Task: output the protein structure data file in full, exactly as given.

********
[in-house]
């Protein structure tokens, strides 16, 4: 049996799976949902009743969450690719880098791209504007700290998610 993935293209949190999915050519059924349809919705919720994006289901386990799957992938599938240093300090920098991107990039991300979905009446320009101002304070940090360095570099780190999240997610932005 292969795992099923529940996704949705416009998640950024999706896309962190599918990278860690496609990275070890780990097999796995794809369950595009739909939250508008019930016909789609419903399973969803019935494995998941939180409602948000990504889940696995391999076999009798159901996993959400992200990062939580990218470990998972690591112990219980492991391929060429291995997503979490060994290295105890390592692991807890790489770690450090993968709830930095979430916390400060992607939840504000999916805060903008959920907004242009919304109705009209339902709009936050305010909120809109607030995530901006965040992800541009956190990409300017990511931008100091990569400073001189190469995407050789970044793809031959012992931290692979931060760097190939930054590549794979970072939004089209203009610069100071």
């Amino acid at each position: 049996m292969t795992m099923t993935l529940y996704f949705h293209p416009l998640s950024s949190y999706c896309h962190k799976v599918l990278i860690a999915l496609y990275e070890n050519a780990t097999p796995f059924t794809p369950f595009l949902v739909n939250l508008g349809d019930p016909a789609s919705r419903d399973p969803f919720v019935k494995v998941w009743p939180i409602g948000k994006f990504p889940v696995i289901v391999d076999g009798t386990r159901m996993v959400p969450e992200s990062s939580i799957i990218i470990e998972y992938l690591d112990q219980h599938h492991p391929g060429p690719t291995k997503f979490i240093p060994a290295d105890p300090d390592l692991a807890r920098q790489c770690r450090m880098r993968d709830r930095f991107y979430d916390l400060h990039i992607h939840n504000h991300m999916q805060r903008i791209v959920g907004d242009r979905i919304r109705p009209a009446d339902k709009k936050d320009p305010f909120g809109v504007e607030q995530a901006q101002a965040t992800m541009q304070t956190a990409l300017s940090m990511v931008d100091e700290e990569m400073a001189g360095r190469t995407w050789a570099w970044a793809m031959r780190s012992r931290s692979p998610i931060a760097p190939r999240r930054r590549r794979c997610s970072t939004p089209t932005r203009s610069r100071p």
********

[in-house]
């Protein structure tokens, strides 16, 4: 049996799976949902009743969450690719880098791209504007700290998610 993935293209949190999915050519059924349809919705919720994006289901386990799957992938599938240093300090920098991107990039991300979905009446320009101002304070940090360095570099780190999240997610932005 292969795992099923529940996704949705416009998640950024999706896309962190599918990278860690496609990275070890780990097999796995794809369950595009739909939250508008019930016909789609419903399973969803019935494995998941939180409602948000990504889940696995391999076999009798159901996993959400992200990062939580990218470990998972690591112990219980492991391929060429291995997503979490060994290295105890390592692991807890790489770690450090993968709830930095979430916390400060992607939840504000999916805060903008959920907004242009919304109705009209339902709009936050305010909120809109607030995530901006965040992800541009956190990409300017990511931008100091990569400073001189190469995407050789970044793809031959012992931290692979931060760097190939930054590549794979970072939004089209203009610069100071």
């Amino acid at each position: 049996m292969t795992m099923t993935l529940y996704f949705h293209p416009l998640s950024s949190y999706c896309h962190k799976v599918l990278i860690a999915l496609y990275e070890n050519a780990t097999p796995f059924t794809p369950f595009l949902v739909n939250l508008g349809d019930p016909a789609s919705r419903d399973p969803f919720v019935k494995v998941w009743p939180i409602g948000k994006f990504p889940v696995i289901v391999d076999g009798t386990r159901m996993v959400p969450e992200s990062s939580i799957i990218i470990e998972y992938l690591d112990q219980h599938h492991p391929g060429p690719t291995k997503f979490i240093p060994a290295d105890p300090d390592l692991a807890r920098q790489c770690r450090m880098r993968d709830r930095f991107y979430d916390l400060h990039i992607h939840n504000h991300m999916q805060r903008i791209v959920g907004d242009r979905i919304r109705p009209a009446d339902k709009k936050d320009p305010f909120g809109v504007e607030q995530a901006q101002a965040t992800m541009q304070t956190a990409l300017s940090m990511v931008d100091e700290e990569m400073a001189g360095r190469t995407w050789a570099w970044a793809m031959r780190s012992r931290s692979p998610i931060a760097p190939r999240r930054r590549r794979c997610s970072t939004p089209t932005r203009s610069r100071p």